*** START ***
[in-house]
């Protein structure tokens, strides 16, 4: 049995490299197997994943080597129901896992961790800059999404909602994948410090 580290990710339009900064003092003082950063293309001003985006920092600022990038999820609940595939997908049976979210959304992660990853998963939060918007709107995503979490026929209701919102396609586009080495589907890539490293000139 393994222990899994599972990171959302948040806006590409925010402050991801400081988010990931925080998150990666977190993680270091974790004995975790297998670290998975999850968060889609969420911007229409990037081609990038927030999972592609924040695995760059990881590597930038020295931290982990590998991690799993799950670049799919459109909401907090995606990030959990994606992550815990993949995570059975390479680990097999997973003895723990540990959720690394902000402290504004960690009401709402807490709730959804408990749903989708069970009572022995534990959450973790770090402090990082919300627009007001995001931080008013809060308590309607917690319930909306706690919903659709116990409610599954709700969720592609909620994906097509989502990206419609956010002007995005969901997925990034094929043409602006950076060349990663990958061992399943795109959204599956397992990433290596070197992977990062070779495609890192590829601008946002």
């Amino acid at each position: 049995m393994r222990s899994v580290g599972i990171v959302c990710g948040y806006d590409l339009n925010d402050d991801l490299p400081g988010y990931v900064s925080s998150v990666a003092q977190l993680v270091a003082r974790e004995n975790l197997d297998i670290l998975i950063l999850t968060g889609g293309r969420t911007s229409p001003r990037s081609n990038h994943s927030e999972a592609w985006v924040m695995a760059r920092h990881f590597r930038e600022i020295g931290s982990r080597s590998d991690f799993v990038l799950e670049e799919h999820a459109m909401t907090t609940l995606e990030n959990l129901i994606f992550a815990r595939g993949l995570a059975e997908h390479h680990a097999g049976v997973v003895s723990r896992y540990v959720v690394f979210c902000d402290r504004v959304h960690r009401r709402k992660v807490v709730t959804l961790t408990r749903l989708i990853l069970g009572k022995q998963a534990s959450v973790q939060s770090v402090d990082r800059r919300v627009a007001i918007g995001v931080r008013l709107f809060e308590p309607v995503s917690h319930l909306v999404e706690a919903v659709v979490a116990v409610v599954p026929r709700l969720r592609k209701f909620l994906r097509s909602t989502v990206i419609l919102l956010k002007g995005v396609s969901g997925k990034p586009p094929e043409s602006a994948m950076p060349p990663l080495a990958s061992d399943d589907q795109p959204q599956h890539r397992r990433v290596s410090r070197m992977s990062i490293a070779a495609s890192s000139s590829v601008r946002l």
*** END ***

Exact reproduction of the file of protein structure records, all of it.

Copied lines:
[in-house]
């Protein structure tokens, strides 16, 4: 049995490299197997994943080597129901896992961790800059999404909602994948410090 580290990710339009900064003092003082950063293309001003985006920092600022990038999820609940595939997908049976979210959304992660990853998963939060918007709107995503979490026929209701919102396609586009080495589907890539490293000139 393994222990899994599972990171959302948040806006590409925010402050991801400081988010990931925080998150990666977190993680270091974790004995975790297998670290998975999850968060889609969420911007229409990037081609990038927030999972592609924040695995760059990881590597930038020295931290982990590998991690799993799950670049799919459109909401907090995606990030959990994606992550815990993949995570059975390479680990097999997973003895723990540990959720690394902000402290504004960690009401709402807490709730959804408990749903989708069970009572022995534990959450973790770090402090990082919300627009007001995001931080008013809060308590309607917690319930909306706690919903659709116990409610599954709700969720592609909620994906097509989502990206419609956010002007995005969901997925990034094929043409602006950076060349990663990958061992399943795109959204599956397992990433290596070197992977990062070779495609890192590829601008946002």
């Amino acid at each position: 049995m393994r222990s899994v580290g599972i990171v959302c990710g948040y806006d590409l339009n925010d402050d991801l490299p400081g988010y990931v900064s925080s998150v990666a003092q977190l993680v270091a003082r974790e004995n975790l197997d297998i670290l998975i950063l999850t968060g889609g293309r969420t911007s229409p001003r990037s081609n990038h994943s927030e999972a592609w985006v924040m695995a760059r920092h990881f590597r930038e600022i020295g931290s982990r080597s590998d991690f799993v990038l799950e670049e799919h999820a459109m909401t907090t609940l995606e990030n959990l129901i994606f992550a815990r595939g993949l995570a059975e997908h390479h680990a097999g049976v997973v003895s723990r896992y540990v959720v690394f979210c902000d402290r504004v959304h960690r009401r709402k992660v807490v709730t959804l961790t408990r749903l989708i990853l069970g009572k022995q998963a534990s959450v973790q939060s770090v402090d990082r800059r919300v627009a007001i918007g995001v931080r008013l709107f809060e308590p309607v995503s917690h319930l909306v999404e706690a919903v659709v979490a116990v409610v599954p026929r709700l969720r592609k209701f909620l994906r097509s909602t989502v990206i419609l919102l956010k002007g995005v396609s969901g997925k990034p586009p094929e043409s602006a994948m950076p060349p990663l080495a990958s061992d399943d589907q795109p959204q599956h890539r397992r990433v290596s410090r070197m992977s990062i490293a070779a495609s890192s000139s590829v601008r946002l």